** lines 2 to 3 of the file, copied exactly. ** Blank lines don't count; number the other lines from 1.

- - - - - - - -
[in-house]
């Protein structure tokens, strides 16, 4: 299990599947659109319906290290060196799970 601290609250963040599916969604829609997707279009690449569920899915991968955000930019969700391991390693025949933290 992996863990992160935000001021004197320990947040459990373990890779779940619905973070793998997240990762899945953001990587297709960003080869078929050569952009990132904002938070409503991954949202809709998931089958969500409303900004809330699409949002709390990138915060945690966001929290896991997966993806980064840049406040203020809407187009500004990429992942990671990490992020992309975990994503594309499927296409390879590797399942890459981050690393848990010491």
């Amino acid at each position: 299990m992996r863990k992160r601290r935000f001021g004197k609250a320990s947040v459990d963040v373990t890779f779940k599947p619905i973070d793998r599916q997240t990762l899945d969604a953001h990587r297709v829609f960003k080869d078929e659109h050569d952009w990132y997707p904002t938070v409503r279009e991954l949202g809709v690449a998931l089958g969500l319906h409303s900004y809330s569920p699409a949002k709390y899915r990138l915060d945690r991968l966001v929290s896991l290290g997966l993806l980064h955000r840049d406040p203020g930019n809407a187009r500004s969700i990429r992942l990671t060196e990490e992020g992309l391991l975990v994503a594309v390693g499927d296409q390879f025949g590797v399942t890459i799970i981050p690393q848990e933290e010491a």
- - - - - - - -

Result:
């Protein structure tokens, strides 16, 4: 299990599947659109319906290290060196799970 601290609250963040599916969604829609997707279009690449569920899915991968955000930019969700391991390693025949933290 992996863990992160935000001021004197320990947040459990373990890779779940619905973070793998997240990762899945953001990587297709960003080869078929050569952009990132904002938070409503991954949202809709998931089958969500409303900004809330699409949002709390990138915060945690966001929290896991997966993806980064840049406040203020809407187009500004990429992942990671990490992020992309975990994503594309499927296409390879590797399942890459981050690393848990010491």
């Amino acid at each position: 299990m992996r863990k992160r601290r935000f001021g004197k609250a320990s947040v459990d963040v373990t890779f779940k599947p619905i973070d793998r599916q997240t990762l899945d969604a953001h990587r297709v829609f960003k080869d078929e659109h050569d952009w990132y997707p904002t938070v409503r279009e991954l949202g809709v690449a998931l089958g969500l319906h409303s900004y809330s569920p699409a949002k709390y899915r990138l915060d945690r991968l966001v929290s896991l290290g997966l993806l980064h955000r840049d406040p203020g930019n809407a187009r500004s969700i990429r992942l990671t060196e990490e992020g992309l391991l975990v994503a594309v390693g499927d296409q390879f025949g590797v399942t890459i799970i981050p690393q848990e933290e010491a």